It’s safe to say that at the beginning of the year, everyone expected a very different 2020. Then Covid-19 hit. The virus has devastated families, communities and the global economy. Companies in every industry took steps early in the pandemic to protect and support employees, customers and their businesses, while trying to plan for an uncertain future.
In the technology sector, the crisis laid bare overlooked and underestimated weaknesses. It also created new, unexpected growth as people around the world scrambled to replicate their lives in virtual format with the help of technology. But most technology companies haven’t drastically altered their existing plans.
One of the clearest examples: The long-term shift from on-premise to cloud computing continues to be a critical priority, according to a cross-section of IT decision makers Bain & Company has surveyed monthly since March (see Figure 1). When the crisis hit, companies paused many of their IT investments. Early in the pandemic, IT decision makers said they expected decreased spending on software maintenance contracts and on-premise IT to continue at least through 2021. The expected spending reductions have only grown more pronounced as the pandemic has unfolded.
IT buyers expect the cloud-computing shift to continue despite Covid-19
It wasn’t all belt-tightening. IT decision makers said they immediately boosted spending on cloud-based security and software-as-a-service for remote work in the wake of the pandemic. They expect their cloud budgets to continue growing over the next year and beyond.
At the same time, the pandemic has spurred technology executives to reshape many aspects of their businesses with one critical objective: resilience (see Figure 2).
Technology companies are reshaping their businesses in response to Covid-19
Retooling the supply chain has become an urgent priority for many leadership teams. They want to make them less brittle, not just cost-effective. Covid-19 disruptions have underscored how fragile extremely lean global technology supply chains have become after decades of shortening cycle times, stripping out costs and inventory, and concentrating production in China and a few other countries.
Technology executives are showing similar levels of commitment to automation wherever possible, but the pandemic has made automation a way of boosting resilience more than lowering costs. Companies are accelerating and programmatically scaling up their experiments with robotic process automation, artificial intelligence and other advanced automation tools.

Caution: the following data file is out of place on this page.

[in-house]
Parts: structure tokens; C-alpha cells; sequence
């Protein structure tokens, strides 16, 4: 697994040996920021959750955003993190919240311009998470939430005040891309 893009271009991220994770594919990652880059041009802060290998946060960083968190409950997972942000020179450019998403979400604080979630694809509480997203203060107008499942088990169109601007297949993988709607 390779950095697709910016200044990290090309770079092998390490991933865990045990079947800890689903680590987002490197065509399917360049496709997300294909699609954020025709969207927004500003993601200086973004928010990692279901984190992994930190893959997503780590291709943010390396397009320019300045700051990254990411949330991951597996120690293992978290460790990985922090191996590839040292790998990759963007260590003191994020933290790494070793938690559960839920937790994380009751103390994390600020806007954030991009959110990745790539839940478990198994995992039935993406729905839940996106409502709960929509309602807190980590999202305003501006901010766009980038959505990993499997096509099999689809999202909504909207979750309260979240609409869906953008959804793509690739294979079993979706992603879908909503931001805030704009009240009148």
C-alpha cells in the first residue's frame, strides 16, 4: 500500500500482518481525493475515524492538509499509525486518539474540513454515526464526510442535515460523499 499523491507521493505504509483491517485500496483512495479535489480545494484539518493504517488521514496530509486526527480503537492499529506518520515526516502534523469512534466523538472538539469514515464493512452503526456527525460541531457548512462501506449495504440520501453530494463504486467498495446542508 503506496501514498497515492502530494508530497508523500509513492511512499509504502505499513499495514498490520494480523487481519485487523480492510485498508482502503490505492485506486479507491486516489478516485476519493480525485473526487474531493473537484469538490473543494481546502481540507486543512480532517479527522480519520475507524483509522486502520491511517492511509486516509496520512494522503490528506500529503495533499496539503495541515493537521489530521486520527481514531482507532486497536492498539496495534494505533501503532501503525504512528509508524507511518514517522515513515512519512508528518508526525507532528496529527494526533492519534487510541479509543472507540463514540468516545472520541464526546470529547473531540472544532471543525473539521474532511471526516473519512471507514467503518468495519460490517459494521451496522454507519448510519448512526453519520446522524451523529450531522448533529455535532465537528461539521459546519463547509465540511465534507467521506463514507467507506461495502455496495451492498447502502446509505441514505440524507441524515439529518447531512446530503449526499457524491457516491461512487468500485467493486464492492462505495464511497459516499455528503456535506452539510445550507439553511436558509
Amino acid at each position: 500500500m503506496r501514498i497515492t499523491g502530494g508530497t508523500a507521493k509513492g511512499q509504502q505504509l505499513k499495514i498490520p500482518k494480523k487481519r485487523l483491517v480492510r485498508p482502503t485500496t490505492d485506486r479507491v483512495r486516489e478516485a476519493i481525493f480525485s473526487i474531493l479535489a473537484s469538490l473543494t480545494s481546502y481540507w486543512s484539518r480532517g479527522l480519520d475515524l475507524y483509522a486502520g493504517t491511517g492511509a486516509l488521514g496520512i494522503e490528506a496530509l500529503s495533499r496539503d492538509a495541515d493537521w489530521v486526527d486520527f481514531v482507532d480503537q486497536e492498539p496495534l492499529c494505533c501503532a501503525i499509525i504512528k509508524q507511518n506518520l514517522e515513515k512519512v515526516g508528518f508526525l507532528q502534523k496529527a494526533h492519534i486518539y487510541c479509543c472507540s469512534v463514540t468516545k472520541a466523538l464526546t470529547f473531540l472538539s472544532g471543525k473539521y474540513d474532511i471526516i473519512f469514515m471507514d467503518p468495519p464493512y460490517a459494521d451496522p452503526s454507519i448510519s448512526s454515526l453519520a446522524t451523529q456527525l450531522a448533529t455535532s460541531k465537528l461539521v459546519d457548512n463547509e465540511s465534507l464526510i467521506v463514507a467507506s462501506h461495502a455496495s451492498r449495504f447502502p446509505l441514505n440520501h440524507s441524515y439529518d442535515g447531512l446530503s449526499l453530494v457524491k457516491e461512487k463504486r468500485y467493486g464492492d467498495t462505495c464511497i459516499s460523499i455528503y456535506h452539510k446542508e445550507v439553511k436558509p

As part of this, technology firms are rethinking their traditional reliance on selling products and services in person at industry conferences. The pandemic has mandated a dramatic shift to virtual sales, and that approach is likely to persist well after the crisis. Virtual channels can reduce costs, improve productivity and speed up sales cycles. It turns out they’re often just as effective for closing deals, if not more so.
The ways employees have adapted are also remarkable in many cases. For months, many have worked productively from home offices. They’ve kept their employers competitive despite having to navigate an isolated and often hectic home environment, with children, significant others and relatives similarly stuck under one roof. As a result, employer subsidies for remote-work tools—such as additional phone lines, faster Internet, in-home daycare and meal delivery—have quickly become a new front in the war for talent.
The implications for office space and real estate alone are staggering. Many technology companies are considering allowing significant portions of their staffs to work from home permanently; reducing their office footprint; and replacing large banks of cubicles with fewer, better-equipped hoteling spaces.
Technology has always moved fast, but the transformation across the industry has accelerated faster than some in the industry thought possible. Like past crises, this one will favor those who boldly adapt and extend new ways of operating.